Old-Fashioned Popcorn with Ghee and Garam Masala
Like most people my age, I grew up on microwave popcorn. Actually, I have a memory of an air popper with a yellowish-brown plastic top that melted butter and shot popcorn into a bowl, but most of the popcorn eaten in my life has been made in a microwave. Which is amazing because microwave popcorn is really really bad. It is always either burning or leaving half the kernels un-popped, or both. Horrible and frustrating, but it was all I knew.
All I knew until a few months ago, when my life changed. Did you know you can make popcorn on the stove? I don’t mean with one of those exploding foil pans either, but in a pot. It’s as simple as pouring a layer of fat (we usually use olive oil but as long as it’s a lipid it will work) and then covering the bottom of the pan with popcorn kernels. As it happens, the Wedge is an excellent source for local popcorn in Minneapolis. Keeping the pot uncovered, apply high heat. As soon as the popcorn starts to pop, cover the pot and reduce the heat to medium. If you don’t cover the pot, you will soon have popcorn all over your floor. Once the popping slows down significantly, to about one pop every five seconds say, I uncover the pot and reduce the heat to low for another minute or two. At this point all that’s left is to add salt or other flavorings, which I usually do by pouring the popcorn into a large paper sack, adding salt and whatever else, and shaking.
This method has really increased my appreciation of popcorn. For one thing, I have yet to burn a kernel. A burnt kernel of popcorn can turn you off to the whole batch, so this is a major plus. Probably the best thing is being able to control exactly what goes into your popcorn. If you’re concerned about excessive salt, fat or chemicals, making popcorn the old-fashioned way lets you control exactly what goes in rather than being left to the whims of the diabolical Mr. Redenbacher (You only have yourself to blame when you go overboard with lard-popped, bacon-salt corn). This also gives you a lot of room to experiment with flavors. As I mentioned, you can use whatever fat you like, all for different flavor effects: olive oil, butter, lard, bacon grease, suet, other vegetable oils, really anything. For the batch that inspired me to write this post, I used ghee, Indian clarified butter that, at least in the case of my probably too old jar, has a kind of funky, goaty character.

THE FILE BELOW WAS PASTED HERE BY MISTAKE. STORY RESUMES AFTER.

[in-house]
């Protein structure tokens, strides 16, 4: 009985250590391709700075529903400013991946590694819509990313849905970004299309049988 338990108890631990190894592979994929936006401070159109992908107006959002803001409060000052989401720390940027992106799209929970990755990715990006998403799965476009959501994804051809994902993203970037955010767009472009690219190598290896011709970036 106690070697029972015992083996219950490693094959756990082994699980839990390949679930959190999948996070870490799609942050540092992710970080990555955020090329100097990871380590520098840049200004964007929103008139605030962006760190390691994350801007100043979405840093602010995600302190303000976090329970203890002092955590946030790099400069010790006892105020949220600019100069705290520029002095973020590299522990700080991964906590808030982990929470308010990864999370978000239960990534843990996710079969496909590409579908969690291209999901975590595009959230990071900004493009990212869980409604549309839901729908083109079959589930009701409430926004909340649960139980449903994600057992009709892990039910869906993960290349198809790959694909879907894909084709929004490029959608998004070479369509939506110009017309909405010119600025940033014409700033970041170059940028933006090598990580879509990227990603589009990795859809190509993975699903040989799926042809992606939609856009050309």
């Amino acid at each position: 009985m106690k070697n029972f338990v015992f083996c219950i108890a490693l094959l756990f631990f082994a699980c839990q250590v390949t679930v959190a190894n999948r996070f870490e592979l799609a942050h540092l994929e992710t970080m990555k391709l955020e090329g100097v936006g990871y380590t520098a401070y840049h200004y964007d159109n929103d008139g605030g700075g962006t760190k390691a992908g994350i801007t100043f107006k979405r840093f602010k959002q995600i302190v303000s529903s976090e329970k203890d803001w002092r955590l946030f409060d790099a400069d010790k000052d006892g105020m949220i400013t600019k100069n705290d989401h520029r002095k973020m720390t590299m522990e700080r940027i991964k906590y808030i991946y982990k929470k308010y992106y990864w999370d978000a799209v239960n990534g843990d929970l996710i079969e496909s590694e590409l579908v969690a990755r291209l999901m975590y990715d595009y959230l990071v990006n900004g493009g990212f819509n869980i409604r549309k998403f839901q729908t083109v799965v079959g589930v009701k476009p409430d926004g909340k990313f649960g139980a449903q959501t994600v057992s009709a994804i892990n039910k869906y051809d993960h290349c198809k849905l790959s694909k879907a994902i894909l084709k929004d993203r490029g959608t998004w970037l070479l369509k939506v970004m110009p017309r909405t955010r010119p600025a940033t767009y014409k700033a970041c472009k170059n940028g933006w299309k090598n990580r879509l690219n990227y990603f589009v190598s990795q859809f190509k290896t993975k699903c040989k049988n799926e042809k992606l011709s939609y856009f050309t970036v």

You can play with the fats at the front end of the popcorn process, and then at the back there is an even bigger range of possibilities to be explored with flavorings. Salt is fundamental to all of this, but an obvious variation might be to use the assorted flavored salts, like celery salt or garlic salt. With the garlic salt you might add a little dried dill. Our most recent batch of popcorn involved olive oil and freshly grated parmesan cheese and ground black pepper added at the end. For my popcorn with ghee I decided to embrace Indian flavors and added some garam masala. When adding spices as flavorings always keep in mind that your ability to taste them is wholly dependent on there being enough salt; don’t be shy with the sodium chloride. On the other hand, overly salty popcorn gets fatiguing to the tongue fast; mastering the yin and yang of popcorn salting will probably take a few batches. As Martha reminds me when I get too salt happy, it is easy enough to add more but pretty hard to take it away.
Since starting to make popcorn this way I’ve been eating and enjoying it a lot more. It really doesn’t take much more time than making it in the microwave and the end result is so much better that the two aren’t even comparable. The ability to play with the flavoring offers a lot of entertainment, but even if you were just to go the traditional butter and salt route the sound of popcorn popping around inside your pot is reward enough for any extra effort.